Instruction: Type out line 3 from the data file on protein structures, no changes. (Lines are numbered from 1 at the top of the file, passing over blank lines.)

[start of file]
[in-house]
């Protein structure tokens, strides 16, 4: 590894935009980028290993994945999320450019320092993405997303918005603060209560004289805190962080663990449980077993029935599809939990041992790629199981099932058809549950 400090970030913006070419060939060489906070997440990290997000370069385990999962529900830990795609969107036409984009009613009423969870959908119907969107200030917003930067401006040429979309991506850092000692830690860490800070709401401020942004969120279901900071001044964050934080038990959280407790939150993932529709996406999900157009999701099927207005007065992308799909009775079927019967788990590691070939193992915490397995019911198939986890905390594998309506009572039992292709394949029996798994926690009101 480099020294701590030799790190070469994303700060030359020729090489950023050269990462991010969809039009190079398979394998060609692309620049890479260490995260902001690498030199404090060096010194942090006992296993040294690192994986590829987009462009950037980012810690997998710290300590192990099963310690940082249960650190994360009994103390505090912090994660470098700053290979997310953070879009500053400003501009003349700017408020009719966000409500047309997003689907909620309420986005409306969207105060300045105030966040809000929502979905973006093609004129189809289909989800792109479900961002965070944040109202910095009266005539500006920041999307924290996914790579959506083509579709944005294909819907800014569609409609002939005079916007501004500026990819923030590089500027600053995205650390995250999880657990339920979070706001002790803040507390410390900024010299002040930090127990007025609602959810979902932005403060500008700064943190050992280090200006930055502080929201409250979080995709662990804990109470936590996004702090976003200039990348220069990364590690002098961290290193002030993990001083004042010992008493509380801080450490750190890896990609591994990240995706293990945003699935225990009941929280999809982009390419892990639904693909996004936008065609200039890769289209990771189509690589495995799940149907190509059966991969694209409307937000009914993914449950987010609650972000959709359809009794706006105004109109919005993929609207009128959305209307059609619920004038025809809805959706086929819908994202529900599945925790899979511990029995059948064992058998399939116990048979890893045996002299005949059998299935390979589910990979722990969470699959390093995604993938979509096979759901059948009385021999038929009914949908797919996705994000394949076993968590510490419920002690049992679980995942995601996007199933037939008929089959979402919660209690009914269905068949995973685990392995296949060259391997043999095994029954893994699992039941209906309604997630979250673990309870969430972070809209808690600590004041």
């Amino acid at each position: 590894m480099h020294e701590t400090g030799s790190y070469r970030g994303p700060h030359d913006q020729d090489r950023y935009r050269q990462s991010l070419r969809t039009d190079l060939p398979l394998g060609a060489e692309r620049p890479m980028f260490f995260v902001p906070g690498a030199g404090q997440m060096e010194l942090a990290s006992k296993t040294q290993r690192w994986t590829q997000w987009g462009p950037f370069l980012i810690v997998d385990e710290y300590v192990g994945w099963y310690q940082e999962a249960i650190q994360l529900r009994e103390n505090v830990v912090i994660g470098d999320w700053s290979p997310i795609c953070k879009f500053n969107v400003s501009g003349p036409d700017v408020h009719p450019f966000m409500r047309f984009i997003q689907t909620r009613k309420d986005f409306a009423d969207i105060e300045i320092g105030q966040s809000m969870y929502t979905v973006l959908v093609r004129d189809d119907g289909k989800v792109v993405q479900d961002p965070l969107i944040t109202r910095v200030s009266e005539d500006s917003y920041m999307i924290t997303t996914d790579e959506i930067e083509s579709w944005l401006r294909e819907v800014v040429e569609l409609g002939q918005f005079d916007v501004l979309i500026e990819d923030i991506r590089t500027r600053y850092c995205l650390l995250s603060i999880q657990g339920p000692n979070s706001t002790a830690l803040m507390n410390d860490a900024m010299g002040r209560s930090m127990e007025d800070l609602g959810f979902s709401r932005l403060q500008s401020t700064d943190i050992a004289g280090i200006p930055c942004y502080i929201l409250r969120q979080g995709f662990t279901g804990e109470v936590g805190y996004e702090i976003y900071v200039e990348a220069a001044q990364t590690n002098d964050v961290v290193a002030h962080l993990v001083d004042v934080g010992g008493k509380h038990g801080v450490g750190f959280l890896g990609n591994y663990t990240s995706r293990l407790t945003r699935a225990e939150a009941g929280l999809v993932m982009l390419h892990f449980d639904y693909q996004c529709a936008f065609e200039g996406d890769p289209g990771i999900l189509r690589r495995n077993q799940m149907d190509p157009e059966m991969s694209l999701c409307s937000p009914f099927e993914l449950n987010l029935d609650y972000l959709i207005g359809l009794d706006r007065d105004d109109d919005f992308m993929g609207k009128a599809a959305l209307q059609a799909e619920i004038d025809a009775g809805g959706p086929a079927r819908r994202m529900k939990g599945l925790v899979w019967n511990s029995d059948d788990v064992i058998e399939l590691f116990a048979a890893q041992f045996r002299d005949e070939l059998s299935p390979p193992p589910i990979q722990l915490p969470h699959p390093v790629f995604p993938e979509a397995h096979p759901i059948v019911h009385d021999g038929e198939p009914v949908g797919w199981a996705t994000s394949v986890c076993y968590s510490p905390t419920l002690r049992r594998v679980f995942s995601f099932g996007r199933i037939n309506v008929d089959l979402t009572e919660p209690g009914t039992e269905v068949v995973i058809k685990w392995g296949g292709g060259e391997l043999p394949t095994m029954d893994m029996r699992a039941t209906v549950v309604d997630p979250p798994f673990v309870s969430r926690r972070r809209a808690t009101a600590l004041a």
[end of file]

């Amino acid at each position: 590894m480099h020294e701590t400090g030799s790190y070469r970030g994303p700060h030359d913006q020729d090489r950023y935009r050269q990462s991010l070419r969809t039009d190079l060939p398979l394998g060609a060489e692309r620049p890479m980028f260490f995260v902001p906070g690498a030199g404090q997440m060096e010194l942090a990290s006992k296993t040294q290993r690192w994986t590829q997000w987009g462009p950037f370069l980012i810690v997998d385990e710290y300590v192990g994945w099963y310690q940082e999962a249960i650190q994360l529900r009994e103390n505090v830990v912090i994660g470098d999320w700053s290979p997310i795609c953070k879009f500053n969107v400003s501009g003349p036409d700017v408020h009719p450019f966000m409500r047309f984009i997003q689907t909620r009613k309420d986005f409306a009423d969207i105060e300045i320092g105030q966040s809000m969870y929502t979905v973006l959908v093609r004129d189809d119907g289909k989800v792109v993405q479900d961002p965070l969107i944040t109202r910095v200030s009266e005539d500006s917003y920041m999307i924290t997303t996914d790579e959506i930067e083509s579709w944005l401006r294909e819907v800014v040429e569609l409609g002939q918005f005079d916007v501004l979309i500026e990819d923030i991506r590089t500027r600053y850092c995205l650390l995250s603060i999880q657990g339920p000692n979070s706001t002790a830690l803040m507390n410390d860490a900024m010299g002040r209560s930090m127990e007025d800070l609602g959810f979902s709401r932005l403060q500008s401020t700064d943190i050992a004289g280090i200006p930055c942004y502080i929201l409250r969120q979080g995709f662990t279901g804990e109470v936590g805190y996004e702090i976003y900071v200039e990348a220069a001044q990364t590690n002098d964050v961290v290193a002030h962080l993990v001083d004042v934080g010992g008493k509380h038990g801080v450490g750190f959280l890896g990609n591994y663990t990240s995706r293990l407790t945003r699935a225990e939150a009941g929280l999809v993932m982009l390419h892990f449980d639904y693909q996004c529709a936008f065609e200039g996406d890769p289209g990771i999900l189509r690589r495995n077993q799940m149907d190509p157009e059966m991969s694209l999701c409307s937000p009914f099927e993914l449950n987010l029935d609650y972000l959709i207005g359809l009794d706006r007065d105004d109109d919005f992308m993929g609207k009128a599809a959305l209307q059609a799909e619920i004038d025809a009775g809805g959706p086929a079927r819908r994202m529900k939990g599945l925790v899979w019967n511990s029995d059948d788990v064992i058998e399939l590691f116990a048979a890893q041992f045996r002299d005949e070939l059998s299935p390979p193992p589910i990979q722990l915490p969470h699959p390093v790629f995604p993938e979509a397995h096979p759901i059948v019911h009385d021999g038929e198939p009914v949908g797919w199981a996705t994000s394949v986890c076993y968590s510490p905390t419920l002690r049992r594998v679980f995942s995601f099932g996007r199933i037939n309506v008929d089959l979402t009572e919660p209690g009914t039992e269905v068949v995973i058809k685990w392995g296949g292709g060259e391997l043999p394949t095994m029954d893994m029996r699992a039941t209906v549950v309604d997630p979250p798994f673990v309870s969430r926690r972070r809209a808690t009101a600590l004041a």